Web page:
Lemonade From this Lemon: Lessons from the President-Elect
My friends and family know that, one, I'm a teacher; and two, and I'm a glass-half-full kind of guy, and always looking to make lemonade. And today, it's how I'm feeling, so, here's my 12-hour reflection on marketing and communications lessons from our president-elect.
The presence of consumer behavioral data makes self-reported survey data increasingly questionable for all marketers. If the entire set of pollster data, which is based on self-reported intention can be so universally wrong, then it's time for marketers to move faster away from surveys, and toward analysis of consumer engagement and transaction behavior. Amazon is writing the book on this. Are you listening, Nielsen?
Media is powerful stuff
"Taking your story to the people" was a Kelly-Ann Conway drumbeat. Having 30 million Twitter followers was a way to do it. Brands that still rely exclusively on third-party media to get their stories out are at a growing disadvantage. Starbucks figured this out. So did Nike.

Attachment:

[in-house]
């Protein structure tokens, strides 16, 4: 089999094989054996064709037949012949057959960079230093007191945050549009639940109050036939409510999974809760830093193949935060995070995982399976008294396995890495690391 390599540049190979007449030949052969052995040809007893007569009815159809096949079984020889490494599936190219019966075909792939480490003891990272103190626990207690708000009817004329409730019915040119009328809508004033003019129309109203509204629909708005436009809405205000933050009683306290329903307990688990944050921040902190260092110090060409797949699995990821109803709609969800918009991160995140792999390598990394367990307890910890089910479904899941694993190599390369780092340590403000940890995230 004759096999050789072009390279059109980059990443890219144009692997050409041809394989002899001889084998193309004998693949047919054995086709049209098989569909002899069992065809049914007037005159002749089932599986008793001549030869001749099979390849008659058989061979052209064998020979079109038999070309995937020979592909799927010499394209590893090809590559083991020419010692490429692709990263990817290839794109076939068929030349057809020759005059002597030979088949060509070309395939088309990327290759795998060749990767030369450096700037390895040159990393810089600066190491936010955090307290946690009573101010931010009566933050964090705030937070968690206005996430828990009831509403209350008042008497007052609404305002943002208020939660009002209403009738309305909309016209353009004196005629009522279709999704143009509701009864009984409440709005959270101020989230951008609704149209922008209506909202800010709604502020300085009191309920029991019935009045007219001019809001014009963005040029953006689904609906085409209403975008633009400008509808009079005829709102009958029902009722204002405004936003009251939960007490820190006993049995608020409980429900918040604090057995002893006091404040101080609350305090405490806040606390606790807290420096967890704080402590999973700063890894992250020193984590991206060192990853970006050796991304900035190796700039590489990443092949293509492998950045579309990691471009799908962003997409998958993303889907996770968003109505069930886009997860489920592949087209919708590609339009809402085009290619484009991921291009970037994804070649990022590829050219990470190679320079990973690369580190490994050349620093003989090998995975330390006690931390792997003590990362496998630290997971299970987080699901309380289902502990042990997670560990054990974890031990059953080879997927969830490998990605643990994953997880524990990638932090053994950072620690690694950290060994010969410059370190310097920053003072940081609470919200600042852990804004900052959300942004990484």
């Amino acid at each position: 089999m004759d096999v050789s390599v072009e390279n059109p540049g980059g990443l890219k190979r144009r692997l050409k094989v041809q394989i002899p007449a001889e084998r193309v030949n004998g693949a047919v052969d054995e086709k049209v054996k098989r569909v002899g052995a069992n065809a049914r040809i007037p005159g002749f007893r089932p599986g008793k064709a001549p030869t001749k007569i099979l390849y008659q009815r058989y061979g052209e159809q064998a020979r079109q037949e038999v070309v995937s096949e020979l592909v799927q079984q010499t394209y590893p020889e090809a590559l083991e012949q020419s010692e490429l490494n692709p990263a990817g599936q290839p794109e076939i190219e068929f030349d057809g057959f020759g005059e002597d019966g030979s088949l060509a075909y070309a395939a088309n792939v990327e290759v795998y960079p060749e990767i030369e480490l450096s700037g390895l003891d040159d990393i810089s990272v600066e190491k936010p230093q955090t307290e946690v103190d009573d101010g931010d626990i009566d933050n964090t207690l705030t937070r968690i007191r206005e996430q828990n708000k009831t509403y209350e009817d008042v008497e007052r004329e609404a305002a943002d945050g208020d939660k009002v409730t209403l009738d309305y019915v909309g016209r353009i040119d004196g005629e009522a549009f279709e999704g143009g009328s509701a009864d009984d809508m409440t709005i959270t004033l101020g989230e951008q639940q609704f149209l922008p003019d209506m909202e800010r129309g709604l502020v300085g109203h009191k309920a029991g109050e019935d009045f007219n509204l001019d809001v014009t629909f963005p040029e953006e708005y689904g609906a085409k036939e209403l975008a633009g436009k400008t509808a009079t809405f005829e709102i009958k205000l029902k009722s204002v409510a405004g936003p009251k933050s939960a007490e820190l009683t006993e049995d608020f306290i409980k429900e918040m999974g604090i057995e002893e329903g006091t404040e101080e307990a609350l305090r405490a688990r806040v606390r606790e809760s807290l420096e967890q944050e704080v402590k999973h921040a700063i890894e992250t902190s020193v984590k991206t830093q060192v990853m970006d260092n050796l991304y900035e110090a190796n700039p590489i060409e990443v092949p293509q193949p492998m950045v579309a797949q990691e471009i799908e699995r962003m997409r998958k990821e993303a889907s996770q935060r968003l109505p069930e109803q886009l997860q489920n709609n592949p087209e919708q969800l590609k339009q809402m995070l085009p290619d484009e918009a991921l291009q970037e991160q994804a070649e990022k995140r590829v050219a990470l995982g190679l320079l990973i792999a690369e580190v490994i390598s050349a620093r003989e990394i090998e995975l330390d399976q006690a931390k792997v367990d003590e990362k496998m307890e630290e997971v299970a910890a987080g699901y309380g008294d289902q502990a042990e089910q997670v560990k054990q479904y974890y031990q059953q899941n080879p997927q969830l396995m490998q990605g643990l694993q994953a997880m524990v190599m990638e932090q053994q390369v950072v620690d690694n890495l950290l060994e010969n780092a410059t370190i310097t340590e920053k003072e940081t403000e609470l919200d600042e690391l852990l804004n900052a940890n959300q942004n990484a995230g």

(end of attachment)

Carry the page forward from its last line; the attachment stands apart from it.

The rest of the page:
Engagement trumps intent
There's little denying the passion of the Trump voters. In spite of some horrific stories of the most extreme versions of their engagement, they became an advertising force of advocates unlike any consumer brand we've seen. Note how Apple brand advocates built Apple, not just great products.
That "Authenticity Thing"
Hillary was captured saying "have a public position and private one," whereas Trump was recorded saying and doing the most outrageous, inflammatory things possible. Yet, it seems his followers merely saw and heard someone who "told it like it was." Brands that nail the authenticity value tend to be those known to draw great followers. Think: Patagonia.
Yes, there's learning here. Lemonade out of lemons? You decide.